Does Homeowners Insurance Cover Plumbing and Pipe Leaks?

Homeowners insurance covers sudden and accidental water damage from burst pipes, malfunctioning water heaters and plumbing failures. Home insurance excludes coverage for water damage caused by maintenance issues, neglect, flooding and clogged sewage systems.

Water claims have soared significantly in recent years. According to Versik Analytics, one in fifty U.S. homes filed a water damage claim between 2013 and 2017. The total amount of insurance payouts for water damage was $13 billion, and the average claim was $10,000

If you have unexpected water damage, having the right home insurance options can help you pay for repairs.

Does Homeowners Insurance Cover Plumbing?

Homeowners insurance covers sudden or unexpected water damage caused by burst pipes or water heaters.

Homeowners insurance covers sudden or unexpected water damage caused by burst pipes or water heaters. For instance, your home insurance would cover repairs if a pipe burst spills water into your kitchen, ruining your cabinets and floors.

 Your home policy has several coverages that can pay for repairs:

  • Dwelling insurance pays for structural damage to your home caused by water damage that helps to repair or replace your walls, floors, cabinets and other wet areas, but doesn't pay to fix sources of the damage. For example, dwelling insurance won't pay to repair your burst pipes, malfunctioning plumbing or faulty appliances.
  • Other structures coverage covers repairs for water-damaged, detached structures on your property, such as gazebos, in-ground swimming pools or fences. For example, other structures insurance will pay for repairs if a hot tub pipe bursts and causes significant damage to your home's unattached deck.
  • Personal property coverage replaces your furniture, clothing and other personal belongings if a covered peril causes water damage.

You must file a claim with your home insurance carrier to get your repairs covered. Remember, your deductible will apply before your insurer pays for your water damage.

What Kinds of Plumbing Damage Isn't Covered by Home Insurance?

Home insurance usually pays for water damage when circumstances are out of the homeowner's control; however, insurance carriers exclude damages caused by the following situations.

Maintenance Issues and Neglect

Your home policy doesn’t cover water damage caused by maintenance issues or neglect.

Your home policy doesn't cover water damage caused by maintenance issues or neglect. Under each insurance contract, carriers require homeowners to repair minor plumbing problems as these issues arise. For instance, if a slow-leaking pipe causes your bathroom's drywall to bulge, your home insurance won't cover the damage because you failed to repair the leak immediately.

Aging Plumbing Systems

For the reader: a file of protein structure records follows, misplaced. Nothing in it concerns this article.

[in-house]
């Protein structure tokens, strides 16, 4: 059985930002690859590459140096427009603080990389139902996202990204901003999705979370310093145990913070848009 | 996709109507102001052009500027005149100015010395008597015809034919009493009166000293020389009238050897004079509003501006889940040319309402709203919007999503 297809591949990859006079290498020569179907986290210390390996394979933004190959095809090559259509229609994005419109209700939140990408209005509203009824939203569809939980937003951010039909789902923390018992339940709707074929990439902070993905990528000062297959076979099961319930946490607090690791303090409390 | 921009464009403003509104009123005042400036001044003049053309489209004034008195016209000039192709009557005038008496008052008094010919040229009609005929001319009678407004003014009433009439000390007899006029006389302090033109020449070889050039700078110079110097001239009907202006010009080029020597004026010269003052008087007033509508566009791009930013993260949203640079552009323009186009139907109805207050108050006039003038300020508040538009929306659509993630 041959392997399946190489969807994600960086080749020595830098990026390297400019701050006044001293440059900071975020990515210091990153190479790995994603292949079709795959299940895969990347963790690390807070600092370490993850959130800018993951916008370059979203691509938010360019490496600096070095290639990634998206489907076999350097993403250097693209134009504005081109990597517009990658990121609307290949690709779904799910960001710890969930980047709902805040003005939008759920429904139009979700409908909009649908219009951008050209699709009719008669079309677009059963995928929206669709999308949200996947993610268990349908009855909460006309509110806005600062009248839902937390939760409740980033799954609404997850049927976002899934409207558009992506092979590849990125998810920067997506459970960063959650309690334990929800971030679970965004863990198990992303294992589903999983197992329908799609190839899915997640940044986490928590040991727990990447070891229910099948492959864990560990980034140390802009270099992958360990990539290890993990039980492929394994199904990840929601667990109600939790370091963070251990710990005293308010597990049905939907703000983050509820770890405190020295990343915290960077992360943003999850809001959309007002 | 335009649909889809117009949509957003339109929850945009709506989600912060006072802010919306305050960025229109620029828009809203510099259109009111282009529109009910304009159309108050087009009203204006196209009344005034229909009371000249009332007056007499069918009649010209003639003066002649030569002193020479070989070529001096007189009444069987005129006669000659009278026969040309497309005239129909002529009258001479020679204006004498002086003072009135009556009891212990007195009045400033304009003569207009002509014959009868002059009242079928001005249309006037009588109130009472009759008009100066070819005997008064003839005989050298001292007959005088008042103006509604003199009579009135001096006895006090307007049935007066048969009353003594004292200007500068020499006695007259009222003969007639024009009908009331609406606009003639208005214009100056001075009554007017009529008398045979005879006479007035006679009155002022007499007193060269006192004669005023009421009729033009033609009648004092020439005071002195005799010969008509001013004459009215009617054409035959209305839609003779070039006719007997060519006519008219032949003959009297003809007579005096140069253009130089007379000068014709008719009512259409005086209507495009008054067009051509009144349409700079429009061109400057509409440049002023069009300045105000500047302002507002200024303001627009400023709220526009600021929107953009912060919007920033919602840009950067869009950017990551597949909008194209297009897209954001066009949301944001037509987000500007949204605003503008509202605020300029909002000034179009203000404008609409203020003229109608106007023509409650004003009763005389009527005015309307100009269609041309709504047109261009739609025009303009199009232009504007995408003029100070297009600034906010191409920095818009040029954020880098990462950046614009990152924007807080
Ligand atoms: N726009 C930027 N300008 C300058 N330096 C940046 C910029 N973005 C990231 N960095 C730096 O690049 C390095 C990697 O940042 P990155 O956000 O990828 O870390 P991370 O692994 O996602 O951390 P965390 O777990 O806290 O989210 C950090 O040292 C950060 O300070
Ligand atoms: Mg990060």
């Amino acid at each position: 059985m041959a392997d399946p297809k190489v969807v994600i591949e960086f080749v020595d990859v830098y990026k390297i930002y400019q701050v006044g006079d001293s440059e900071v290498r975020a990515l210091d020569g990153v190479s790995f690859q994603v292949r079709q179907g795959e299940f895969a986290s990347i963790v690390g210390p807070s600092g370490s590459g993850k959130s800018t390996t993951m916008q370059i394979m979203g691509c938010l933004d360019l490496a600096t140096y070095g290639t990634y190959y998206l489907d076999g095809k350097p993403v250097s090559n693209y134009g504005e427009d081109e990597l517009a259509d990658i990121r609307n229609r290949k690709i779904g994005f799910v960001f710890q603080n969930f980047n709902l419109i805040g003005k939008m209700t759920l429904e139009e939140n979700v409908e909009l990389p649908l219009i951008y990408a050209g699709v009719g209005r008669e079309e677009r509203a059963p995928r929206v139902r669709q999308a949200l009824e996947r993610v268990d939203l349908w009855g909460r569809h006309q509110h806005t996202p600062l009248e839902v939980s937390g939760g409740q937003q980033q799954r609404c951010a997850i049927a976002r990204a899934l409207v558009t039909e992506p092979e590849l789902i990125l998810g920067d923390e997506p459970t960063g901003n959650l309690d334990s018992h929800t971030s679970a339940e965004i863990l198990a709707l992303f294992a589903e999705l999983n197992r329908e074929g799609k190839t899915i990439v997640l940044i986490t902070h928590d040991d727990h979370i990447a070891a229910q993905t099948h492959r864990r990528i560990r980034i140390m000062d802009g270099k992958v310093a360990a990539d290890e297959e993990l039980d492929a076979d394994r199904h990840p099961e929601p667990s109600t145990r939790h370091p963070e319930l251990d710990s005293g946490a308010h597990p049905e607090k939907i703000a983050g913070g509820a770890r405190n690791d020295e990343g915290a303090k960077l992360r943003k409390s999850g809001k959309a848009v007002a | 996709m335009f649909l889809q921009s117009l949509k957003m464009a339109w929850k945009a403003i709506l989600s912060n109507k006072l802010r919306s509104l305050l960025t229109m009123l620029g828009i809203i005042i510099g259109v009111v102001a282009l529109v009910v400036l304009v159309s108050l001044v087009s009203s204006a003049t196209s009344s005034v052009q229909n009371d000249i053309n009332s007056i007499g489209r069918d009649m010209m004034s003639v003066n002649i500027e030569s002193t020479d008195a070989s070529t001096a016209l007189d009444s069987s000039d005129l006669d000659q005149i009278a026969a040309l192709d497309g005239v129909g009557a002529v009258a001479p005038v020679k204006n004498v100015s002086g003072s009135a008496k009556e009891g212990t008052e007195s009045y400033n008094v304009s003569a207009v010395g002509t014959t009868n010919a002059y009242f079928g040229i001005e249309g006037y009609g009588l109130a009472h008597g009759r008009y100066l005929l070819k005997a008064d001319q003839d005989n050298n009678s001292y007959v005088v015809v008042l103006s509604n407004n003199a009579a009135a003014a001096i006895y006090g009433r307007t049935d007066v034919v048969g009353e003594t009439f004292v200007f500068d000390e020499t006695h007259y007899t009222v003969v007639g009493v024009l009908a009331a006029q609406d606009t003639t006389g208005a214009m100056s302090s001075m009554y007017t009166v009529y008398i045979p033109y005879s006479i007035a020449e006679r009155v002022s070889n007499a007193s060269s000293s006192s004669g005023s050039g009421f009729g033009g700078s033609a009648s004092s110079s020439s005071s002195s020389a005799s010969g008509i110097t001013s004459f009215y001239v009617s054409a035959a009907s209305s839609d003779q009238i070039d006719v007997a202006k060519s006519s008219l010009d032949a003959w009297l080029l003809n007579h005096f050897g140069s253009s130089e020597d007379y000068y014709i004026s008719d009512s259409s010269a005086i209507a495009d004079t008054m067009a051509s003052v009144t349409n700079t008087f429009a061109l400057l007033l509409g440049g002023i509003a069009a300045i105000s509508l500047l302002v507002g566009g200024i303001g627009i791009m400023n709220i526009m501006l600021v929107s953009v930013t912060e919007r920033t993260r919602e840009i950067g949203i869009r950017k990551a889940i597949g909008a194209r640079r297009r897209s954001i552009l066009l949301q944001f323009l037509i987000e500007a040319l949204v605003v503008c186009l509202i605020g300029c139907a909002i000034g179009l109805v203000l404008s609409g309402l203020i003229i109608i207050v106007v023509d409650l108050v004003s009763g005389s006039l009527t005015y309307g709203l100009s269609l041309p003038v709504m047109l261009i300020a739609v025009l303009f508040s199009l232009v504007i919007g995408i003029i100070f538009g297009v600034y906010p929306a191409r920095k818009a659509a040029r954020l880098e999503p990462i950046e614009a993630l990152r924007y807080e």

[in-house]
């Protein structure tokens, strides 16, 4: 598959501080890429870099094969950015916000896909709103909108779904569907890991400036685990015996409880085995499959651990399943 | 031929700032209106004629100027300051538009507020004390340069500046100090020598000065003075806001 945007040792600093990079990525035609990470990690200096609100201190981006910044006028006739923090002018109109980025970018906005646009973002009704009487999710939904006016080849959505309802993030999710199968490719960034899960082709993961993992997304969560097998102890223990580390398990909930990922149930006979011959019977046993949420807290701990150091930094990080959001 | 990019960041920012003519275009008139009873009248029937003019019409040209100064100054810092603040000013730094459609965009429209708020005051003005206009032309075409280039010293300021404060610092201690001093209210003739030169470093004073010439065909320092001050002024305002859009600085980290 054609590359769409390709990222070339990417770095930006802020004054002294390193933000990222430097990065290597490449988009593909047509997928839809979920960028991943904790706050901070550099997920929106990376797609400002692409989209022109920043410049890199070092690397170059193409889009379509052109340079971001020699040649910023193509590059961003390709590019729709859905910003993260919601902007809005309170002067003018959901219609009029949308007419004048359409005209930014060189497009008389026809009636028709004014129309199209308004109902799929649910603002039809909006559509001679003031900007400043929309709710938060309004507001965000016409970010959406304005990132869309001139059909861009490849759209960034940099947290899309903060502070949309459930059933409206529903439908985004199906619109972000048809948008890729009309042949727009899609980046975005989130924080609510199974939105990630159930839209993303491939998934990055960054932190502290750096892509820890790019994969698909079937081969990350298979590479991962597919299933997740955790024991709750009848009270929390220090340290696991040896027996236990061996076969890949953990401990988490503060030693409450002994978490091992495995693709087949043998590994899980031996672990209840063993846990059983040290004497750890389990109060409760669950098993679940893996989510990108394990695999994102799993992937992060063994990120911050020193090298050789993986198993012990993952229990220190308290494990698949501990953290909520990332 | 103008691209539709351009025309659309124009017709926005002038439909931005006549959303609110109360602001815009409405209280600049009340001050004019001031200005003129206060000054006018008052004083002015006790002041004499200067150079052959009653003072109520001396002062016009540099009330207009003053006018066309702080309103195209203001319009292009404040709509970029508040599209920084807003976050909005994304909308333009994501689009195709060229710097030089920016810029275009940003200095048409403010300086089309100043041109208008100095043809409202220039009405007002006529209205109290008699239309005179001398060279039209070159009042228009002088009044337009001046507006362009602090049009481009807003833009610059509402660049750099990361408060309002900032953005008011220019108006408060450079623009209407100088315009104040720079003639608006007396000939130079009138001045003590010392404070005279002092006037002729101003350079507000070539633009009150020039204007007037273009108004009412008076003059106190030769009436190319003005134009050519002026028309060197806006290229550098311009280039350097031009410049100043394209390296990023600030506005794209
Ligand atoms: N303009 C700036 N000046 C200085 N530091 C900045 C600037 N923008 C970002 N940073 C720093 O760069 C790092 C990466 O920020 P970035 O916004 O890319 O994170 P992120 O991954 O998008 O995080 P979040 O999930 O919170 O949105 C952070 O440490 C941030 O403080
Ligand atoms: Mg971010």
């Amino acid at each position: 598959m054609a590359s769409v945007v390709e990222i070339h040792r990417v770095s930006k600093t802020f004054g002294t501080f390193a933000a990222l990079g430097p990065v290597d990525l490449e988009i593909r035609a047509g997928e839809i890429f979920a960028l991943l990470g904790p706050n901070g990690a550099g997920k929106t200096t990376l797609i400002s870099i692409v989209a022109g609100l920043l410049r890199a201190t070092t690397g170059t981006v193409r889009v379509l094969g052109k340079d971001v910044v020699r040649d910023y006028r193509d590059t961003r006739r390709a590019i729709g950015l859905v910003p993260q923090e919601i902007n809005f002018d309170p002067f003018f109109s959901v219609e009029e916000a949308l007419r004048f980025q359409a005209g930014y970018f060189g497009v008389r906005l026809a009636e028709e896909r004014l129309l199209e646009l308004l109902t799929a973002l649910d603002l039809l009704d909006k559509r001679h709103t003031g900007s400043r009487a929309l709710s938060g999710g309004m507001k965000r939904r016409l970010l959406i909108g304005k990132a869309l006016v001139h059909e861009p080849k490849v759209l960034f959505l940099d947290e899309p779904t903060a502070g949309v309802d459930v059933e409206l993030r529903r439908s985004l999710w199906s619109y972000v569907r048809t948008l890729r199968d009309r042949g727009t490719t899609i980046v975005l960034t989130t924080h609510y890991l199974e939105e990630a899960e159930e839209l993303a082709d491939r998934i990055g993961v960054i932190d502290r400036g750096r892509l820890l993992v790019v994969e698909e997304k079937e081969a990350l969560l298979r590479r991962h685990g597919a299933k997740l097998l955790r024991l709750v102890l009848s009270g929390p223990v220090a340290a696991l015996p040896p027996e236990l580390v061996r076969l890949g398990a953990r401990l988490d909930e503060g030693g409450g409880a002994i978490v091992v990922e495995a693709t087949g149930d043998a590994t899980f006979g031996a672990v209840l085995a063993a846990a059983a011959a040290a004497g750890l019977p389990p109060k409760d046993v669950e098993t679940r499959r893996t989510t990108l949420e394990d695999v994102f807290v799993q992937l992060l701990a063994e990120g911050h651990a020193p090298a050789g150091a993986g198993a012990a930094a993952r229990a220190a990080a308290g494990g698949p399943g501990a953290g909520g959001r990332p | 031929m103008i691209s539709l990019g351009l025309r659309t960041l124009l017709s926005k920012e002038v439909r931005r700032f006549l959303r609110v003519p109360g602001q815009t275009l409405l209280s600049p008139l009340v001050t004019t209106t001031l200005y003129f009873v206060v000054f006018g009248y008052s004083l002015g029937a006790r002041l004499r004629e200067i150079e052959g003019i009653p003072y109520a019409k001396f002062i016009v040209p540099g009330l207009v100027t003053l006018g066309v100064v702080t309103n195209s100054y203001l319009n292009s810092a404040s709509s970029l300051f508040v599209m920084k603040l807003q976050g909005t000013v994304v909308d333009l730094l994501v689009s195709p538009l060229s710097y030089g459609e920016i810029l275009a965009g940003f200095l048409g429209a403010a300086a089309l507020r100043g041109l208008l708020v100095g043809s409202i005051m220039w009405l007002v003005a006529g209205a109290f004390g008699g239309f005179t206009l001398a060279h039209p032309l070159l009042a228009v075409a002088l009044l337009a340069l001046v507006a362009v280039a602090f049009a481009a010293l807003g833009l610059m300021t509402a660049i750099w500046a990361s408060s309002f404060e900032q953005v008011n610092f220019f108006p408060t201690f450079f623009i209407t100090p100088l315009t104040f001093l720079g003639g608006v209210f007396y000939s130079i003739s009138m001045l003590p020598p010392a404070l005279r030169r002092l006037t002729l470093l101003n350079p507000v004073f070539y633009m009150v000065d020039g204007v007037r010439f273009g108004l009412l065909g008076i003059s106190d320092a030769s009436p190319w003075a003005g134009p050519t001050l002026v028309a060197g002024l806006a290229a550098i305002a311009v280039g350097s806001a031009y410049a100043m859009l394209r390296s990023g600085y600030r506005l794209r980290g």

Carriers won't pay for water damage repairs caused by aging or failing plumbing systems. On average, most plumbing systems last 25 to 70 years. If your plumbing system has failed due to age, your insurance company won't cover the water damage. You must replace these systems on your own before water damage occurs.

Foundation Seepage

Foundation seepage is water damage that occurs due to excessive rains and the pooling of excess moisture on your home's foundation surface.

Insurance companies attribute foundation seepage to normal wear and tear. Over time, a home's foundation settles, causing cracks to form. The homeowner must fix these issues by purchasing drain tiles and patching and re-sealing concrete walls in their basement and foundation.

Flood Damage

Home insurance excludes coverage for water damages caused by floods. FEMA's National Flood Insurance Program (NFIP) is a single peril policy that pays for direct physical damage to your insured property up to the replacement cost or actual cash value. Their standard flood insurance policy provides two coverages that can cover flood damage.

  • Building coverage pays for repairs to your home's structure, floors, built-in appliances, electrical and plumbing systems.
  • Contents coverage pays for your clothing, electronic equipment and other belongings when floodwaters damage them.

Polybutylene and Galvanized Steel Pipes

Home insurers sometimes exclude coverage for polybutylene and galvanized steel pipes in their policies.

Home insurers sometimes exclude coverage for polybutylene and galvanized steel pipes in their policies. Water systems built from these two materials galvanized steel and polybutylene as faulty materials. Builders extensively used polybutylene and galvanized steel materials in plumbing systems during the 20th Century. Some won't cover these plumbing systems made from these materials.

  • Galvanized steel, used in home plumbing systems built before the 1960s, leaks dangerous lead in the public water systems.
  • Polybutylene is a plastic resin that dominated water systems from 1978 to 1995. Chlorine erodes polybutylene pipes, causing them to become brittle, leak water and eventually burst.

Additional Home Insurance Coverage For Your Plumbing